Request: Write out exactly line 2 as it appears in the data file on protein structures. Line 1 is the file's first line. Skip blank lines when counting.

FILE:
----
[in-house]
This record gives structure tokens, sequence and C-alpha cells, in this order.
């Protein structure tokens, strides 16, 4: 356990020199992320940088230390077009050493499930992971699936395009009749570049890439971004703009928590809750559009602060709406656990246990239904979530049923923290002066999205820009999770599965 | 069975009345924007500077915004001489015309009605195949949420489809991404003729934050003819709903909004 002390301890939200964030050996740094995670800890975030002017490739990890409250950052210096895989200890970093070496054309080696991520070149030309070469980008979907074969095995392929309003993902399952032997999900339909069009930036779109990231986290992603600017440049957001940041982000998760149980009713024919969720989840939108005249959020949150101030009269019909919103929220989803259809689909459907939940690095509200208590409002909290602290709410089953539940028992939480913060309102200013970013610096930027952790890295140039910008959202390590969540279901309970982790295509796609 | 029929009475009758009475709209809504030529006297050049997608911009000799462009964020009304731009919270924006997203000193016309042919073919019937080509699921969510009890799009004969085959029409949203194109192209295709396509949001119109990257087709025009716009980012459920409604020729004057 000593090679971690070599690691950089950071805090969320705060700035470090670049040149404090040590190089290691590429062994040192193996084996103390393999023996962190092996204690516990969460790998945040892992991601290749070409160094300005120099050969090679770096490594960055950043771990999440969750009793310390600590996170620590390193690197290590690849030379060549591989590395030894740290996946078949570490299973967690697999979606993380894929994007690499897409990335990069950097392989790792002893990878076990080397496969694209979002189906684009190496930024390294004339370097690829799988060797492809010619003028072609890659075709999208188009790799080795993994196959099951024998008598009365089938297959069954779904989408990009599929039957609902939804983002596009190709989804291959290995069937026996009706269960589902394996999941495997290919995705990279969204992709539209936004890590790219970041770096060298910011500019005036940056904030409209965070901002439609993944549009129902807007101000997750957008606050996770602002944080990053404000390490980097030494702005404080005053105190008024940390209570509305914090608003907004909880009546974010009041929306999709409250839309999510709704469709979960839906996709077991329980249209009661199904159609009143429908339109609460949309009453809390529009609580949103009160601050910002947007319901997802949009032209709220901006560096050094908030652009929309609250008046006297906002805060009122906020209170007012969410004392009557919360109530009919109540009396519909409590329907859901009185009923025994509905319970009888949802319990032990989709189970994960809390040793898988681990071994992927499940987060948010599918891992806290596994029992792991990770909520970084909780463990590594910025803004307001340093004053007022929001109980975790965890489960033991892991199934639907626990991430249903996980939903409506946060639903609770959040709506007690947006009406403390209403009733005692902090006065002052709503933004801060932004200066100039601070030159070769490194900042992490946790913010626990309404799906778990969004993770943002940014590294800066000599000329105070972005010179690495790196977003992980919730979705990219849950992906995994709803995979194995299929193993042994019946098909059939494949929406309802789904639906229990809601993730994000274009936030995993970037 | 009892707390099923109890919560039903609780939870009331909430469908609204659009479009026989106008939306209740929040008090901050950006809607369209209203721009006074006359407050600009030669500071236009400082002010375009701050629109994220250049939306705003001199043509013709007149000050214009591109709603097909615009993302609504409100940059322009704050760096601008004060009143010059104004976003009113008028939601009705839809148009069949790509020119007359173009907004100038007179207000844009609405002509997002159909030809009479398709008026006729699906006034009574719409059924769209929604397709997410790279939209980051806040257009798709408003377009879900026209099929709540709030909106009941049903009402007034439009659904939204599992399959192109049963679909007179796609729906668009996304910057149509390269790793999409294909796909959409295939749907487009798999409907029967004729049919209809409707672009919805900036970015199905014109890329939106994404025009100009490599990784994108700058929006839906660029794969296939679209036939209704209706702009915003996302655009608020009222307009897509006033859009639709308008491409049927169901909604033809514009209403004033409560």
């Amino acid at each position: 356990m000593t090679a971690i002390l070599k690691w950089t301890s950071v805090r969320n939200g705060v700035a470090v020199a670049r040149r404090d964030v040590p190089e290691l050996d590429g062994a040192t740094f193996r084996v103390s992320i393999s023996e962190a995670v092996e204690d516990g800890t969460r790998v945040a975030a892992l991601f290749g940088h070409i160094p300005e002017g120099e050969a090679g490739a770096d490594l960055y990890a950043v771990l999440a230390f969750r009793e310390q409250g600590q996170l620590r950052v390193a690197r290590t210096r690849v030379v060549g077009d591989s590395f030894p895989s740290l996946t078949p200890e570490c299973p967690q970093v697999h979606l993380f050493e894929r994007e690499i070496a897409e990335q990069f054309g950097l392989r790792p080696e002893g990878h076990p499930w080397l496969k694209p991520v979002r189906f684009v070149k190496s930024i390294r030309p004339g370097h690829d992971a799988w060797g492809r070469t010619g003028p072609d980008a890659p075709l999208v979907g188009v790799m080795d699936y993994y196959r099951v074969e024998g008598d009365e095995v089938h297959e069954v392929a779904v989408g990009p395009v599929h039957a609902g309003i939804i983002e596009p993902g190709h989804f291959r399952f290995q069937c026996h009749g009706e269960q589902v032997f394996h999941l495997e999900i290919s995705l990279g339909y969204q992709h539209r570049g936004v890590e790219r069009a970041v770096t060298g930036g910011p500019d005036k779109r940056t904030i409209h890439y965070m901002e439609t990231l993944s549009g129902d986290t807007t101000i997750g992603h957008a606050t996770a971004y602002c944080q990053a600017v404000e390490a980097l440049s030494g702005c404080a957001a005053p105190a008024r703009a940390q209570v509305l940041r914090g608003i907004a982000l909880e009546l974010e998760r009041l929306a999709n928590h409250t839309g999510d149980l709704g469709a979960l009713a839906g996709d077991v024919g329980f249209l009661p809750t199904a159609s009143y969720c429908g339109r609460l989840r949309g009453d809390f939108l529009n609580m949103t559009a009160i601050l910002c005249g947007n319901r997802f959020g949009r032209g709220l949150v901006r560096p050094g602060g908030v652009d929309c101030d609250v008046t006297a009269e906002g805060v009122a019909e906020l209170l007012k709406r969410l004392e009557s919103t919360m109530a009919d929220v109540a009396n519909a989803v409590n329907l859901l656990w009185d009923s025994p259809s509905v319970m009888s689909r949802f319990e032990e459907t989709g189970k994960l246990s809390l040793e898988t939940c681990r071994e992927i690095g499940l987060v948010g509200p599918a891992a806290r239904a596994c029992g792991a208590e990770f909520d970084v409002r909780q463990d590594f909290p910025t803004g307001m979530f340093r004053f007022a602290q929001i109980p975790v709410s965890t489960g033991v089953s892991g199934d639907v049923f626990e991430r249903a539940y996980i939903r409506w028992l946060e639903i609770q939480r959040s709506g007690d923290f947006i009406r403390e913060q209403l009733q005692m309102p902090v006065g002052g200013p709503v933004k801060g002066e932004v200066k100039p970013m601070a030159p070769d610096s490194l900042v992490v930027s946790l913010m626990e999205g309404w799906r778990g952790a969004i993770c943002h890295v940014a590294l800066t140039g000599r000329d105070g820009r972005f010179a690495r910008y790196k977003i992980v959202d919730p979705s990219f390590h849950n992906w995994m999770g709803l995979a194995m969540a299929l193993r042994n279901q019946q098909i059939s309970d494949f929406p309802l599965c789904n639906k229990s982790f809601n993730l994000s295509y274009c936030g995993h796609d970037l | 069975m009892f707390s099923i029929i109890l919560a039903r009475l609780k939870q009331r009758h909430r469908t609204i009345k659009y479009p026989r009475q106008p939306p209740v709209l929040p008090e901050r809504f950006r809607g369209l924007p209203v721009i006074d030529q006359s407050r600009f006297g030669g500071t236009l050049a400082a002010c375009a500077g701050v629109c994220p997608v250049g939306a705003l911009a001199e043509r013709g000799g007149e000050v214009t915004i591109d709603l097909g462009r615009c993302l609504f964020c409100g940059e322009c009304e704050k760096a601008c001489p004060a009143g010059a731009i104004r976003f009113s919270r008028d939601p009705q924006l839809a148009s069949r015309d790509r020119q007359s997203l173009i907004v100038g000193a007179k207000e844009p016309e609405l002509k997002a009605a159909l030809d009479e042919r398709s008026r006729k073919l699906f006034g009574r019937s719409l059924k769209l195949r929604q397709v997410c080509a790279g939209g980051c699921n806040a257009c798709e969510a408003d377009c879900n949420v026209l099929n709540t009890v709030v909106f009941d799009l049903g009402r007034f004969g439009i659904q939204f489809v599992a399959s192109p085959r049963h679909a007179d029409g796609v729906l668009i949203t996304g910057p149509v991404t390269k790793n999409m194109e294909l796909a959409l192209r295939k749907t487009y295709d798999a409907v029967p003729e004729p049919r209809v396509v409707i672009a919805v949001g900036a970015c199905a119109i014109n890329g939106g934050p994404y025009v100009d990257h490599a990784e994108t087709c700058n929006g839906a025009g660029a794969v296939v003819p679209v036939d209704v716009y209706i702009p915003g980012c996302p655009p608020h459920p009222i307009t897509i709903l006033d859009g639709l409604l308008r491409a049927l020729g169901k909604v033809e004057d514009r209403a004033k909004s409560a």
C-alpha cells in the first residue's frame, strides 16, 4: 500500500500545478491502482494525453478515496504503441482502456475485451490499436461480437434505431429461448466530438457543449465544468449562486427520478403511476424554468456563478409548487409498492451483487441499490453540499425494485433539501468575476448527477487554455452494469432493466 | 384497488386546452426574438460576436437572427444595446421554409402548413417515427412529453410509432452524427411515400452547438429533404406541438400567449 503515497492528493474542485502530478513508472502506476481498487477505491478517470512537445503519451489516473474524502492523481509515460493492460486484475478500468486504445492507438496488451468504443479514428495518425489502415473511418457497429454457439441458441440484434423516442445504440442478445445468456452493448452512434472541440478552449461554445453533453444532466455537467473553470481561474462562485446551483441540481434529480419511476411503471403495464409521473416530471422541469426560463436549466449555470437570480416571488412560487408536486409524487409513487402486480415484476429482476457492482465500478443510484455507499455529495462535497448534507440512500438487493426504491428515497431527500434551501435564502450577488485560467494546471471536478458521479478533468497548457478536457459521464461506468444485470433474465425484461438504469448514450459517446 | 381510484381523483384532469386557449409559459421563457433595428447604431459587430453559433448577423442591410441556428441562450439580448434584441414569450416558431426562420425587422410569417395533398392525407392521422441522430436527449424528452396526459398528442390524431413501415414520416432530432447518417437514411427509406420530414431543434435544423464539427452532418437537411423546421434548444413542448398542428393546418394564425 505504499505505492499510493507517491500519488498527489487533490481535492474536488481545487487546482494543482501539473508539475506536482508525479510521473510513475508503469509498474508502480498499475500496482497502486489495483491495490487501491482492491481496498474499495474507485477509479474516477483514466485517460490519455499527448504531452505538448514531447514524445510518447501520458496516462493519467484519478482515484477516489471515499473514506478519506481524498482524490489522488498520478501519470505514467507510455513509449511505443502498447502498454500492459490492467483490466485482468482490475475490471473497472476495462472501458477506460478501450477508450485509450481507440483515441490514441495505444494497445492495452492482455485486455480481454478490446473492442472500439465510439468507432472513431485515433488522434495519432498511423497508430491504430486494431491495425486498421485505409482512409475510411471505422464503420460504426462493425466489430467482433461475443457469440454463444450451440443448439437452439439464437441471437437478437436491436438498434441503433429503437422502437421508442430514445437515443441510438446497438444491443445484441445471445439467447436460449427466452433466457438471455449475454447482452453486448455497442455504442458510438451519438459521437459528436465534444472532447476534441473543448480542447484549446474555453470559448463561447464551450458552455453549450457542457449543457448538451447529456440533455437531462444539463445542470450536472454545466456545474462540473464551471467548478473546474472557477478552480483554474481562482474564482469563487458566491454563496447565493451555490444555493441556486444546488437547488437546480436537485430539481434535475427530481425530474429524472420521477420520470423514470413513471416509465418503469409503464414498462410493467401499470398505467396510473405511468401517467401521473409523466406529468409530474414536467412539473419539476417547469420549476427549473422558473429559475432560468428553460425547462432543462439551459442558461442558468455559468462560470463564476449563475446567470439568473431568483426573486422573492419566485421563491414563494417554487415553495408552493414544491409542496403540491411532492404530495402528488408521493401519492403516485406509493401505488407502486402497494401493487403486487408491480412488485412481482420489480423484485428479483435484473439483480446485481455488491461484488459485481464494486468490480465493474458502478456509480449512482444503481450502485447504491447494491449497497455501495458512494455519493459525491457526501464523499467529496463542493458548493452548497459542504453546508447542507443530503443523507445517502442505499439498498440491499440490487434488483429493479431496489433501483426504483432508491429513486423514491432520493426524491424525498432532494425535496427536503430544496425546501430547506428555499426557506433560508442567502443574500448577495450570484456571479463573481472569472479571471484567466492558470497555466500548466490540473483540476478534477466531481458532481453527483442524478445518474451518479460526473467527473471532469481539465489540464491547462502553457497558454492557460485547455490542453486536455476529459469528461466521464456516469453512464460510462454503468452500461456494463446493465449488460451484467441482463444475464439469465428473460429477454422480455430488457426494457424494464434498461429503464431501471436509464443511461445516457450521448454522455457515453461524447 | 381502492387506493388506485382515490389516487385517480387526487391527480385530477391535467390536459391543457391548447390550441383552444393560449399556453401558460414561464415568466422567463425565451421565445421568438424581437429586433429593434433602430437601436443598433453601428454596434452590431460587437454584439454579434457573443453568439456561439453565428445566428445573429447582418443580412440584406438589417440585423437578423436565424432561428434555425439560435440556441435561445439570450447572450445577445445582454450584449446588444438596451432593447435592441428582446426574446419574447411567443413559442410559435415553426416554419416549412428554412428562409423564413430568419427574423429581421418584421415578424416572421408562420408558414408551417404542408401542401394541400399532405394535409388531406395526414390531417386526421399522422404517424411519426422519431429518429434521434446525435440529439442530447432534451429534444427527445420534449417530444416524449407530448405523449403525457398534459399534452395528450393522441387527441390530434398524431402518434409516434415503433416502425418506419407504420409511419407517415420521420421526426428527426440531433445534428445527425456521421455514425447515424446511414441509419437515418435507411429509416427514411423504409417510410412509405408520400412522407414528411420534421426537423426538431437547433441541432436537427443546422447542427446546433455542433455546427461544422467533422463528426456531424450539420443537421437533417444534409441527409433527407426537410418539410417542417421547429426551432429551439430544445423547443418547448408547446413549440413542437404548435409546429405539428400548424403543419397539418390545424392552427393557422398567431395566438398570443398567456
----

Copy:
This record gives structure tokens, sequence and C-alpha cells, in this order.